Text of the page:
Chemical Industry Weekly Innovation Round-up, Jan.13
4:27 AM MST | January 14, 2011 | By ALEX SCOTT
This year is billed as one that is set to feature an uptick in discussions about nanomaterial safety by regulators in the European Union. The Chemical Industries Association (CIA; London), in anticipation of this has introduced the Nanotechnologies Supply Chain Forum.
Semiconductor industry consortium Sematech (Austin) says Nissan Chemical Industries (Tokyo) has joined its Resist Materials and Development Center (RMDC) at the College of Nanoscale Science and Engineering (CNSE) at the University at Albany. Nissan Chemical will collaborate with Sematech on advanced adhesion-enhancing materials in extreme ultraviolet (EUV) lithography.
In an timely development that comes just weeks after reports on the tightening availability of rare earths outside China, Rhodia has disclosed that it has developed a process for the recovery and separation of rare earths contained in used low-energy light bulbs. The process, which should be operational by the first quarter of 2012, is based on the recycling of luminescent powders.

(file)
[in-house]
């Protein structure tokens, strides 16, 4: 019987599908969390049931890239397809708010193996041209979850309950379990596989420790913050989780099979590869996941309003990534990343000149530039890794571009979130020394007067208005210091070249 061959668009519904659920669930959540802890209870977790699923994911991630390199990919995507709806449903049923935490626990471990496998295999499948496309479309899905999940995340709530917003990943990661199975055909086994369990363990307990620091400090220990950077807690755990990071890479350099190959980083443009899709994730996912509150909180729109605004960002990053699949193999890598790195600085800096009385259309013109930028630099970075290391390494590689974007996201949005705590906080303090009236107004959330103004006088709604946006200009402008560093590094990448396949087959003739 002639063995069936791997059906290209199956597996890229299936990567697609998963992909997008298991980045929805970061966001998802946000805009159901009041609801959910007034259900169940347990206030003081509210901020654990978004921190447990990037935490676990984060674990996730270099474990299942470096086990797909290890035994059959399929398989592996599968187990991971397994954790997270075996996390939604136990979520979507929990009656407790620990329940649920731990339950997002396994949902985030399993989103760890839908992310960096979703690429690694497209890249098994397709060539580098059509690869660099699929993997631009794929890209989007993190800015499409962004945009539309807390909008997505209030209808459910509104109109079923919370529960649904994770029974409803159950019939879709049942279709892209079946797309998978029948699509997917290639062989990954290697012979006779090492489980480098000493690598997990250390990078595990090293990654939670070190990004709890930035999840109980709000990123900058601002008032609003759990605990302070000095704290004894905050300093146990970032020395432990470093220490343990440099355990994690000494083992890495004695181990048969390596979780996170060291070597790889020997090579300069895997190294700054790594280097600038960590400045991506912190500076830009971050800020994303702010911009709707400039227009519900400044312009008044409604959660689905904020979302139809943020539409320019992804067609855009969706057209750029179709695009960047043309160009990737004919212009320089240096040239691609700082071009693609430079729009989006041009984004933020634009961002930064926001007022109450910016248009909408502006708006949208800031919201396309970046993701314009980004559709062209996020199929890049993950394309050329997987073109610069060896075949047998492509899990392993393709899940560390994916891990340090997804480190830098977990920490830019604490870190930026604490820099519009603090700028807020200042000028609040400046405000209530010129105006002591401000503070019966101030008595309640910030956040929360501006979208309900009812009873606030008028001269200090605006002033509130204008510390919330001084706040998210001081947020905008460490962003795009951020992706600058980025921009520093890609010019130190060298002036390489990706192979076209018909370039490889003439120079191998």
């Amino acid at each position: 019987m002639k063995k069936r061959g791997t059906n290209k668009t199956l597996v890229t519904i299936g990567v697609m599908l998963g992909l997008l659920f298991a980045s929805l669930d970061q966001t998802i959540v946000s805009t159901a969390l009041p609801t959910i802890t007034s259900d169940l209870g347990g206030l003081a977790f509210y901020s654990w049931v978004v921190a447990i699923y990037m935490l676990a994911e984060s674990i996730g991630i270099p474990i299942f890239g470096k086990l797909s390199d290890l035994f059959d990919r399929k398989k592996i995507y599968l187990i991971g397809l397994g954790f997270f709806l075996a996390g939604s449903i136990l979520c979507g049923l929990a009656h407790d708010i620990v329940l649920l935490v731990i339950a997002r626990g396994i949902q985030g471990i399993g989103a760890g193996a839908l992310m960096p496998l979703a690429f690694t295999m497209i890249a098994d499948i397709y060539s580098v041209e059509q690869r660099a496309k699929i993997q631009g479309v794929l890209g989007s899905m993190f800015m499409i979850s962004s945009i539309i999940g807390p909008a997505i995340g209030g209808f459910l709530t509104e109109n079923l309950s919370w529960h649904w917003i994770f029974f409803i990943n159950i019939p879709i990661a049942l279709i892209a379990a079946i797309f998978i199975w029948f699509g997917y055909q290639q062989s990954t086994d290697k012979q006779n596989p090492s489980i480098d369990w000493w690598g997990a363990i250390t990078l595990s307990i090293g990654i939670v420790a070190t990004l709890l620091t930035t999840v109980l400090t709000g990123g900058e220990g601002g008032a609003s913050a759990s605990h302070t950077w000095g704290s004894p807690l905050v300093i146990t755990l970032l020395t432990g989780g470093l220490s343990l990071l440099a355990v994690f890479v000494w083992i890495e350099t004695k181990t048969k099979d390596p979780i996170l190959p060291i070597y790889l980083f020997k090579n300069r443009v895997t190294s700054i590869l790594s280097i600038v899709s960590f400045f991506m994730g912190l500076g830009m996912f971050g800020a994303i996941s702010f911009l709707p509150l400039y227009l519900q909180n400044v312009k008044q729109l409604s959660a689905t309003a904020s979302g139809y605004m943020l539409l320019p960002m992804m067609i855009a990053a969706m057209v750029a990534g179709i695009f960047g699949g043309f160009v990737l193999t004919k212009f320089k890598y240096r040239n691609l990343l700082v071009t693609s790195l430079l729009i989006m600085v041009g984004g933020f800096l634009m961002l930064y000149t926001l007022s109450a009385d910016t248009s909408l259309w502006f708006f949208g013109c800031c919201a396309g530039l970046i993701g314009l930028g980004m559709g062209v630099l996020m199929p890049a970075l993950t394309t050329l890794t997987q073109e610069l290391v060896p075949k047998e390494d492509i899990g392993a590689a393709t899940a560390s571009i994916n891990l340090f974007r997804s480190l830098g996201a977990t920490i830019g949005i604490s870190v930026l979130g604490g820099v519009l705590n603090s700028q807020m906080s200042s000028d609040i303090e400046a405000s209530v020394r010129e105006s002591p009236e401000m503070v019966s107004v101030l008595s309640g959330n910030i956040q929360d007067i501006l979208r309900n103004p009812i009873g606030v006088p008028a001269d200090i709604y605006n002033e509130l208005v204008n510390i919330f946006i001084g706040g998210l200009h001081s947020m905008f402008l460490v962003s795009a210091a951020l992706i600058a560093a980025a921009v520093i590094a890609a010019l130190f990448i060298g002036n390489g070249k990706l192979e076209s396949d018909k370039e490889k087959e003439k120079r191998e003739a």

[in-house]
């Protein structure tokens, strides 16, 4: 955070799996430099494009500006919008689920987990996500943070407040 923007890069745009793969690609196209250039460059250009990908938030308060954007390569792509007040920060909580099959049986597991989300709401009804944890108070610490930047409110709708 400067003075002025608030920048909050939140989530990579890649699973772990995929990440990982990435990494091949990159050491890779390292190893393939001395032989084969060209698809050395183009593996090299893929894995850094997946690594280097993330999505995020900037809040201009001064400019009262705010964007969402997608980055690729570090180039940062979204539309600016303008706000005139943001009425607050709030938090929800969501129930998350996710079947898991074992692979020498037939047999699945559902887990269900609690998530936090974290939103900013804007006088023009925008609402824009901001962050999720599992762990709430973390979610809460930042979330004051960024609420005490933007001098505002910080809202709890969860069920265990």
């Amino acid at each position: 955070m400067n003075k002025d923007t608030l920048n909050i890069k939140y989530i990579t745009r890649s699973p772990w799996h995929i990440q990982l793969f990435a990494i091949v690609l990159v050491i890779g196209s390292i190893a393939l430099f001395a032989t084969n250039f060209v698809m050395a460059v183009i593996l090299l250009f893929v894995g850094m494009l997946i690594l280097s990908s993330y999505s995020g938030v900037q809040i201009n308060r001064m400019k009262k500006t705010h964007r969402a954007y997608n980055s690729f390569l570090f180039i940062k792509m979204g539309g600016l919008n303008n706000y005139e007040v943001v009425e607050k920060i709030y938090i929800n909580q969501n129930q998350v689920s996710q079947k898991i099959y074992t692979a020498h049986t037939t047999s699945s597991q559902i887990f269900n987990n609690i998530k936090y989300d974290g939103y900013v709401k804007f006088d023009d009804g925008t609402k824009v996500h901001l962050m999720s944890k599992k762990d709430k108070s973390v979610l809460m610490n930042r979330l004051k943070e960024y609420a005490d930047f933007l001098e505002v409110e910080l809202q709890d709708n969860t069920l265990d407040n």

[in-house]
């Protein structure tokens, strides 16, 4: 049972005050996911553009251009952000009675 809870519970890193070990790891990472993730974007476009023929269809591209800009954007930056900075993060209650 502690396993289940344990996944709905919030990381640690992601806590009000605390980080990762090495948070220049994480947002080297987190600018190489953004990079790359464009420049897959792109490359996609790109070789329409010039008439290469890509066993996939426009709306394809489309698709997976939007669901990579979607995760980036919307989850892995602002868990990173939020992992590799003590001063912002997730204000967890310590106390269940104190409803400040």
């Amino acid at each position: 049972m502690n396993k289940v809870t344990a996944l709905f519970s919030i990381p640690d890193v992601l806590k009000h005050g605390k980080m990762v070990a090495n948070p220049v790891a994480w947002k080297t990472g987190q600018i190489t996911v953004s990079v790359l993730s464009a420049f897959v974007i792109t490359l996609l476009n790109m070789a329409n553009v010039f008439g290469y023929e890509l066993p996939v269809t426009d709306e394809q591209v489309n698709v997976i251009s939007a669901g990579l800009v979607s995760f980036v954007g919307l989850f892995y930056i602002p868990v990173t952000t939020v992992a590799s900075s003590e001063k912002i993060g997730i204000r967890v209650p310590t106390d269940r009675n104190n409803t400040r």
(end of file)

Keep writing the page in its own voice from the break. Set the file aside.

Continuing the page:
DSM has secured a contract with BiAqua (Badhoevedorp, the Netherlands) to engineer microbes for decontaminating water.
A biotech process in the making; Sime Darby Plantation (Kuala Lumpur) says it is collaborating with Mitsui Engineering and Shipbuilding to construct and operate a demonstration plant that will convert oil palm empty fruit branches (EFB) into bioethanol.
In MIT’s online research news…Researchers at MIT and Brigham and Women’s Hospital have shown that they can deliver the cancer drug cisplatin much more effectively and safely in a form that has been encapsulated in a nanoparticle targeted to prostate tumor cells and is activated once it reaches its target.
MoneyTV: This year will be the year of bio-based chemicals made from algae, says Riggs Eckelberry, CEO of OriginOil, an algae-to-biofuel maker. See video interview below…
BioPol Blog: New generation microorganism to produce biobased succinic acid BioAmber announced that it is developing a new generation microorganism to produce biobased succinic acid under exclusive license from Cargill. BioAmber recently commissioned the world’s first biobased succinic acid plant and is actively engaged in discussions to build large-scale plants in North America and Asia.
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